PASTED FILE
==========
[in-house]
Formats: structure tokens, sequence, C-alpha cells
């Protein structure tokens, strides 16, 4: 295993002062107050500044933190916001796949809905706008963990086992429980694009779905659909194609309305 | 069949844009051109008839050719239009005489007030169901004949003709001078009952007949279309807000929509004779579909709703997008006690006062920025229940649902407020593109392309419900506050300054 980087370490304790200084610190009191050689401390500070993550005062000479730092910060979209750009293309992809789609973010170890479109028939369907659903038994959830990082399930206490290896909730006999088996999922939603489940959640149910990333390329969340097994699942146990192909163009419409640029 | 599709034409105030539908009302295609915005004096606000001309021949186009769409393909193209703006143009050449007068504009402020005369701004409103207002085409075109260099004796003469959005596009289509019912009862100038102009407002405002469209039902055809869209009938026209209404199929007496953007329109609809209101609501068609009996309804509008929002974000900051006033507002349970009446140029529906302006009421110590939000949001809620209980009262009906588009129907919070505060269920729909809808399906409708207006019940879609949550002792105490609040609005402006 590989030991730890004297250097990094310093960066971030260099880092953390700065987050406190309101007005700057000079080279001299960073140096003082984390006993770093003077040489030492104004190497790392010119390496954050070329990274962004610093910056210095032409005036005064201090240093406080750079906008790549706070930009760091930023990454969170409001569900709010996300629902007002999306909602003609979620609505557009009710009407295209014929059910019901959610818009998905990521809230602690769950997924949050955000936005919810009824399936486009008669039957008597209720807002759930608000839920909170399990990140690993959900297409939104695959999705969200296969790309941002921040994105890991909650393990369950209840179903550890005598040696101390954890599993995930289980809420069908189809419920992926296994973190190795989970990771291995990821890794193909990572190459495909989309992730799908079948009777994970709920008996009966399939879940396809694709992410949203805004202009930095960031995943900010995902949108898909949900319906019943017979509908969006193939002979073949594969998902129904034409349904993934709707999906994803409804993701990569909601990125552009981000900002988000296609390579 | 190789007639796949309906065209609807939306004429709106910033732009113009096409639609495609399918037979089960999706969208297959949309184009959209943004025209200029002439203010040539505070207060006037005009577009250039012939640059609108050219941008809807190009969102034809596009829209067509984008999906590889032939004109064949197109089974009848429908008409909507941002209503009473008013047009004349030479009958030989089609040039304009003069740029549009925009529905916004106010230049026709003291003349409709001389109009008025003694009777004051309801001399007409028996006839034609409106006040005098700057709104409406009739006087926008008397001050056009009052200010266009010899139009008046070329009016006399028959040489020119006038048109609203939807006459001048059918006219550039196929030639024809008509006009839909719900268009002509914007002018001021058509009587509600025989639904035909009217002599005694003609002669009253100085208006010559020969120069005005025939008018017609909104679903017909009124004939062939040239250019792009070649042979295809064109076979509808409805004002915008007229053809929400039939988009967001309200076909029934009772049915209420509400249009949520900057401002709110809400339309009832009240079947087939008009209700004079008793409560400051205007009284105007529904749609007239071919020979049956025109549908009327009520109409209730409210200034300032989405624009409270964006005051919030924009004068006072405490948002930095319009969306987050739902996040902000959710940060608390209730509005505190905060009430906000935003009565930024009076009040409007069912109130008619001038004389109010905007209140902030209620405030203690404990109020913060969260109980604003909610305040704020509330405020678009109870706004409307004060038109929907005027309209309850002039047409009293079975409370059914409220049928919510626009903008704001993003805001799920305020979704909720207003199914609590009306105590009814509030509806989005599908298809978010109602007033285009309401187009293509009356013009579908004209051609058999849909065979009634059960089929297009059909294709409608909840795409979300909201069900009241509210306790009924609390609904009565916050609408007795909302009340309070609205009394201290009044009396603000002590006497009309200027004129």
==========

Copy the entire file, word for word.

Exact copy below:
[in-house]
Formats: structure tokens, sequence, C-alpha cells
């Protein structure tokens, strides 16, 4: 295993002062107050500044933190916001796949809905706008963990086992429980694009779905659909194609309305 | 069949844009051109008839050719239009005489007030169901004949003709001078009952007949279309807000929509004779579909709703997008006690006062920025229940649902407020593109392309419900506050300054 980087370490304790200084610190009191050689401390500070993550005062000479730092910060979209750009293309992809789609973010170890479109028939369907659903038994959830990082399930206490290896909730006999088996999922939603489940959640149910990333390329969340097994699942146990192909163009419409640029 | 599709034409105030539908009302295609915005004096606000001309021949186009769409393909193209703006143009050449007068504009402020005369701004409103207002085409075109260099004796003469959005596009289509019912009862100038102009407002405002469209039902055809869209009938026209209404199929007496953007329109609809209101609501068609009996309804509008929002974000900051006033507002349970009446140029529906302006009421110590939000949001809620209980009262009906588009129907919070505060269920729909809808399906409708207006019940879609949550002792105490609040609005402006 590989030991730890004297250097990094310093960066971030260099880092953390700065987050406190309101007005700057000079080279001299960073140096003082984390006993770093003077040489030492104004190497790392010119390496954050070329990274962004610093910056210095032409005036005064201090240093406080750079906008790549706070930009760091930023990454969170409001569900709010996300629902007002999306909602003609979620609505557009009710009407295209014929059910019901959610818009998905990521809230602690769950997924949050955000936005919810009824399936486009008669039957008597209720807002759930608000839920909170399990990140690993959900297409939104695959999705969200296969790309941002921040994105890991909650393990369950209840179903550890005598040696101390954890599993995930289980809420069908189809419920992926296994973190190795989970990771291995990821890794193909990572190459495909989309992730799908079948009777994970709920008996009966399939879940396809694709992410949203805004202009930095960031995943900010995902949108898909949900319906019943017979509908969006193939002979073949594969998902129904034409349904993934709707999906994803409804993701990569909601990125552009981000900002988000296609390579 | 190789007639796949309906065209609807939306004429709106910033732009113009096409639609495609399918037979089960999706969208297959949309184009959209943004025209200029002439203010040539505070207060006037005009577009250039012939640059609108050219941008809807190009969102034809596009829209067509984008999906590889032939004109064949197109089974009848429908008409909507941002209503009473008013047009004349030479009958030989089609040039304009003069740029549009925009529905916004106010230049026709003291003349409709001389109009008025003694009777004051309801001399007409028996006839034609409106006040005098700057709104409406009739006087926008008397001050056009009052200010266009010899139009008046070329009016006399028959040489020119006038048109609203939807006459001048059918006219550039196929030639024809008509006009839909719900268009002509914007002018001021058509009587509600025989639904035909009217002599005694003609002669009253100085208006010559020969120069005005025939008018017609909104679903017909009124004939062939040239250019792009070649042979295809064109076979509808409805004002915008007229053809929400039939988009967001309200076909029934009772049915209420509400249009949520900057401002709110809400339309009832009240079947087939008009209700004079008793409560400051205007009284105007529904749609007239071919020979049956025109549908009327009520109409209730409210200034300032989405624009409270964006005051919030924009004068006072405490948002930095319009969306987050739902996040902000959710940060608390209730509005505190905060009430906000935003009565930024009076009040409007069912109130008619001038004389109010905007209140902030209620405030203690404990109020913060969260109980604003909610305040704020509330405020678009109870706004409307004060038109929907005027309209309850002039047409009293079975409370059914409220049928919510626009903008704001993003805001799920305020979704909720207003199914609590009306105590009814509030509806989005599908298809978010109602007033285009309401187009293509009356013009579908004209051609058999849909065979009634059960089929297009059909294709409608909840795409979300909201069900009241509210306790009924609390609904009565916050609408007795909302009340309070609205009394201290009044009396603000002590006497009309200027004129």